Stocks snap four-day winning streak as trade worries fester

Stocks snap four-day winning streak as trade worries fester

Longest partial government shutdown enters 32nd day

U.S. stocks closed lower Tuesday, snapping a four-day winning streak, as trade woes and fresh concerns over the state of the global economy greeted investors returning from the long holiday weekend.

Earnings also remained in focus, with a busy week ahead.

How did the benchmarks fare?

The Dow Jones Industrial Average DJIA, -1.22%  sank 301.87 points, or 1.2%, to 24,404.48, while the S&P 500 index SPX, -1.42%  dropped 37.81 points, or 1.4%, to 2,632.90. The Nasdaq Composite Index COMP, -1.91% fell 136.87 points, or 1.9%, to 7,020.36.

What drove the market?

Stocks were battered by reports that U.S. officials turned down an offer by China to hold a preparatory meeting on trade negotiations due to a lack of progress in areas including “forced” technological transfers and economic reforms. However, the market trimmed its losses late in the session after White House adviser Larry Kudlow denied that the U.S. rejected China’s overtures.

Meanwhile, if the U.S. formally requests the extradition of Huawei’s chief financial officer, Meng Wanzhou, from Canada over allegations she lied about the company’s dealings with Iran, negotiations with China could become even more difficult.

On Monday, the International Monetary Fund cut its global growth forecast to 3.5% for 2019 from 3.7% in 2018 and from the 3.7% it predicted for 2019 back in October. Unveiling its forecasts at the World Economic Forum in Davos, Switzerland, the fund left its prediction for U.S. growth this year unchanged at 2.5%.

Investors are also digesting a fresh round of corporate earnings and paying close attention to management commentary on the global economic outlook. As of Friday, 11% of S&P 500 companies have reported, according to FactSet, with 56% announcing earnings beats, below the five-year average of 60%.

A partial government shutdown stretched into its 32nd day on Tuesday, and there was little sign of the deadlock breaking. Democrats rejected Trump’s latest proposal to temporarily extend protections for some young immigrants brought to the country illegally as children, in exchange for $5.7 billion for his border wall.

The shutdown has caused a backlog of economic data, with only a smattering of reports due this week, including jobless claims and Markit manufacturing and services purchasing managers index data.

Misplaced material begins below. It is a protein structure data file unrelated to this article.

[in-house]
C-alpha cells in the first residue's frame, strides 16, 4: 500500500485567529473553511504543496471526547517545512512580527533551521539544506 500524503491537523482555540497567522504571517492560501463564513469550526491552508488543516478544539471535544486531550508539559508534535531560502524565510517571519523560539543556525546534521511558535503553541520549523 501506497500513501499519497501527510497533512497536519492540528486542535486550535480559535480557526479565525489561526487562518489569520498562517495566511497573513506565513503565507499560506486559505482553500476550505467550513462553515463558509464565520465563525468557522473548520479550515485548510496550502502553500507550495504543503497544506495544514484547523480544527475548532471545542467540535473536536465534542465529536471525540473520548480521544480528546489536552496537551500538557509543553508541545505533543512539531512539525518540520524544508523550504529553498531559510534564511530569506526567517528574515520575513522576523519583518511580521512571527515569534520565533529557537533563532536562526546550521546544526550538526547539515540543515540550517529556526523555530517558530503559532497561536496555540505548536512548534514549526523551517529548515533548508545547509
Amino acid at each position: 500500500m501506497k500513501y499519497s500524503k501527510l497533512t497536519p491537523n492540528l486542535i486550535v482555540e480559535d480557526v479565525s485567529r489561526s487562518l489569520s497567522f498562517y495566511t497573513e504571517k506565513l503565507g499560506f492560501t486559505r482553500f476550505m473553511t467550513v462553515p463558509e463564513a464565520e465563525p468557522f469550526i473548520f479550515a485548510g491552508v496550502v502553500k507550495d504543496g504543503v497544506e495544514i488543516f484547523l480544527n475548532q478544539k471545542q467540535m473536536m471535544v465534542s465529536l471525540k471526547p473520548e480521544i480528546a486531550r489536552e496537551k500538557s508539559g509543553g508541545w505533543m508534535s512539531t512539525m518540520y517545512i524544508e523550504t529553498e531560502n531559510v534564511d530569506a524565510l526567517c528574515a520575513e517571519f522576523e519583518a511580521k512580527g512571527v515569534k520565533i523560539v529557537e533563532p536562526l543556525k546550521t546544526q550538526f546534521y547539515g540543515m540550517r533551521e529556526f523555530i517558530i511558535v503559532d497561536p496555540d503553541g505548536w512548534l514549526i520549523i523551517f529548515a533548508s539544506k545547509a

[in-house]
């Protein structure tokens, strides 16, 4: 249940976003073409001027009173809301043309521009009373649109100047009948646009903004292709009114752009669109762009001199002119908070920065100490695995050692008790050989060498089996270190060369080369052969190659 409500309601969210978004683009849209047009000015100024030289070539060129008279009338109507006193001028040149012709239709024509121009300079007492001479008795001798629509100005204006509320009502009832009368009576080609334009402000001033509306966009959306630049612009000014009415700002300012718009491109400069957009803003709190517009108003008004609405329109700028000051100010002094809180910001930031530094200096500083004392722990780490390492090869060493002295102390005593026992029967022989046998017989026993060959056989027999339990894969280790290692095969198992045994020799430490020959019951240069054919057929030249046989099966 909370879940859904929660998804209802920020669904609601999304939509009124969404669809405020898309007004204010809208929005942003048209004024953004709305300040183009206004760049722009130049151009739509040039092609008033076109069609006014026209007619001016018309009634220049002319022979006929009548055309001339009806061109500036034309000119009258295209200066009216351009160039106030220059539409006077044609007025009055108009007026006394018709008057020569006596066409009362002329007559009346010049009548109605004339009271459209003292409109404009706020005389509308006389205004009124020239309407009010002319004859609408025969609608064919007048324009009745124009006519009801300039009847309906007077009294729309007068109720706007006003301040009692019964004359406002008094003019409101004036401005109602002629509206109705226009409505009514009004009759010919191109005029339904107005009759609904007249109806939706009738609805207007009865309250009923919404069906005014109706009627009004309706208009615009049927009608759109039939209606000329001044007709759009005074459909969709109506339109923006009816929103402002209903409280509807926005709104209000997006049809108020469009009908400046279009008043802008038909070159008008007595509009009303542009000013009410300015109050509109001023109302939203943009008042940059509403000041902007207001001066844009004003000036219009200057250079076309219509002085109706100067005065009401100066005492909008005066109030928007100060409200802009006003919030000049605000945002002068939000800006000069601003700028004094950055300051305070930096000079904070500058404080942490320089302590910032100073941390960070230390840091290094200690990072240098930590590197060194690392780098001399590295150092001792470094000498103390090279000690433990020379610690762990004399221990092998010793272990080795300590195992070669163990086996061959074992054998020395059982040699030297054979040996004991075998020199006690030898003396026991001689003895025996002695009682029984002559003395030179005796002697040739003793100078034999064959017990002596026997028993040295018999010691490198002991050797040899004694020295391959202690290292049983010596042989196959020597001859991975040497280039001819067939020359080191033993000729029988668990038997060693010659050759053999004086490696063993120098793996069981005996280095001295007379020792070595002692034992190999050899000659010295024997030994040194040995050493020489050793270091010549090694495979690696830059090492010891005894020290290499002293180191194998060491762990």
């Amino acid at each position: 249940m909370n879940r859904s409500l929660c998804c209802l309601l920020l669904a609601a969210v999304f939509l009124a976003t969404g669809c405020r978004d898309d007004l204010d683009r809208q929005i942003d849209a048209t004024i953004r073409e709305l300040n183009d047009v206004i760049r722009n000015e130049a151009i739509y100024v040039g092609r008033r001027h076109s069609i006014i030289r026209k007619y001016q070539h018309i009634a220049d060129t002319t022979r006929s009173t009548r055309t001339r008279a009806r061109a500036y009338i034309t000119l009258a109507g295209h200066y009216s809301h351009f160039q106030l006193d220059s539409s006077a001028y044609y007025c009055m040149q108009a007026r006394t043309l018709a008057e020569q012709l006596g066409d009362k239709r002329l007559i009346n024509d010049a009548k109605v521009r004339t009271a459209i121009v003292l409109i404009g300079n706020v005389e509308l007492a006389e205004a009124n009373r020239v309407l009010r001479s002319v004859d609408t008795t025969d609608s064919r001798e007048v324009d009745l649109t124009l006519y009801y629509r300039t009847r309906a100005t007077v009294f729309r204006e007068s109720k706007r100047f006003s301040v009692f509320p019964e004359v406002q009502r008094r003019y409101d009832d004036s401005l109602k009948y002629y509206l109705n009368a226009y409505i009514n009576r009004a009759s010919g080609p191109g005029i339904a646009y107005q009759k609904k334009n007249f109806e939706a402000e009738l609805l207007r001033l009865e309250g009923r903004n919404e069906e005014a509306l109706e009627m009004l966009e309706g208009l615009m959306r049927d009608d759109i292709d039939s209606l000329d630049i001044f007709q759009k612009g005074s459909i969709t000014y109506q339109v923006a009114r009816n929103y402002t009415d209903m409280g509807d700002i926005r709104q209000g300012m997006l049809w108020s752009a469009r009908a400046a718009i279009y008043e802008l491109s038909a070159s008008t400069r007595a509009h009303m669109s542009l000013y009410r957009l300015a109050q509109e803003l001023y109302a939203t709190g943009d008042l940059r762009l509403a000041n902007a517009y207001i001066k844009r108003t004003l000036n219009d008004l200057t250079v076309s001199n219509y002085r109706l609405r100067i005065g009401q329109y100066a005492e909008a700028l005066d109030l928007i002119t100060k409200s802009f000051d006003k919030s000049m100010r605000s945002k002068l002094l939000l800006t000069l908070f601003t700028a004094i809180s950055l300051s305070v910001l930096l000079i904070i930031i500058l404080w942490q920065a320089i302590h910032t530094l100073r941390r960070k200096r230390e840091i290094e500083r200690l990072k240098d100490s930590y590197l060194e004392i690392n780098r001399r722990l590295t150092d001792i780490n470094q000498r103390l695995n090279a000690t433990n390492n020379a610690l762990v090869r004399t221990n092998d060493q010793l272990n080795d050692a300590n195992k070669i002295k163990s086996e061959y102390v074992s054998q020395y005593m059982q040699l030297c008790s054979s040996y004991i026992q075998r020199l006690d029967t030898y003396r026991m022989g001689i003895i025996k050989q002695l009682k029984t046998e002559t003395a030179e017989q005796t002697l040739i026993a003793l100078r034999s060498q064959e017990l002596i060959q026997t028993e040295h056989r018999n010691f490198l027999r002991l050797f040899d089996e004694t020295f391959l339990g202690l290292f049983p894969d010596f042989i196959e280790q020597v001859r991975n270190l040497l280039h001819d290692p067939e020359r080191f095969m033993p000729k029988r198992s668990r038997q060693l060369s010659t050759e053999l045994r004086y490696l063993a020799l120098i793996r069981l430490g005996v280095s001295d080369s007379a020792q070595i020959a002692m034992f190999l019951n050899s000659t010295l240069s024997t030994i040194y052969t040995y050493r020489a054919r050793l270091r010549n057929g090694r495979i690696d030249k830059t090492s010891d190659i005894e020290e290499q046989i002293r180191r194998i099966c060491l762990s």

Existing-home sales fell to a seasonally adjusted annual rate of 4.99 million in December, their lowest in three years, according to the National Association of Realtors.

Which stocks were in focus?

Arconic Inc. ARNC, -15.98% tumbled 16% after the maker of steel products for the car and aerospace industries said it is no longer pursuing a sale of the company.

Shares of Johnson & Johnson JNJ, -1.45%  fell 1.5% even after the firm announced fourth-quarter results that surpassed analysts’ expectations for revenue and earnings.

Halliburton Co. HAL, -3.07% dropped 3.1% despite reporting fourth-quarter profit and revenue that beat Wall Street estimates.

Shares of Travelers Companies Inc. TRV, -1.33% were down 1.3% after the insurer announced it beat analysts’ estimates for both sales and earnings in the fourth quarter.

Bunge Ltd. BG, -2.15% shares retreated 2.2% after the agriculture and food-business company announced that its full-year earnings would fall short of its previous guidance.

Stanley Black & Decker Inc. SWK, -15.48%  shares skidded 16% after the firm gave disappointing guidance for 2019.

Shares of eBay Inc. EBAY, +6.13% rallied 6.1% after Elliot Management, an activist hedge fund, issued a letter to eBay’s management laying out a five-step plan that Elliot said could lead to a valuation of $55 to $63 a share by the end of 2020.

What were analysts saying?

Investors are digesting a lot of negative news, Michael O’Rourke, chief market strategist at JonesTrading, told MarketWatch.

“Traders are looking at headlines saying that the U.S. and China aren’t making progress on intellectual property, that China is pushing ahead with its ‘Made in China 2025’ strategy,” and that global growth is continuing to slow, he said.

Meanwhile, “at Davos you have all these political and business leaders talking about all the headwinds we’re facing, so investors are thinking now it’s time to take a step back and see what happens next,” he said.

“Today’s selloff is a result of the big move we had on Thursday and Friday,” said Ed Keon, chief investment strategist at QMA.

“Markets are trying to find the right level. We were too low on Christmas Eve. We’ve had a substantial rebound, but it’s not like there aren’t things that can go wrong or are going wrong,” like a slowing Chinese economy, he said.

Keon said that on balance, corporate executives’ outlooks for the coming year haven’t been encouraging. “A number of executives are guiding lower,” he said, adding that analysts’ estimates for earnings growth for 2019 are also falling at a rapid rate of 1 percentage point per month.

“When analysts’ forecasts are dropping like this, when they’re falling at 1 [percentage point] per month, they tend to keep falling throughout the year.”

How did other markets trade?

Trade and growth worries weighed on Asian markets, with the Shanghai Composite Index SHCOMP, -0.03% sliding 1.4%. In Europe, stocks closed lower, with the Stoxx Europe 600 SXXP, -0.36% falling 0.4%.

Crude oil CLG9, -1.91% fell sharply, while gold GCG9, -0.03% settled mostly unchanged and the U.S. dollar DXY, +0.02% traded flat.

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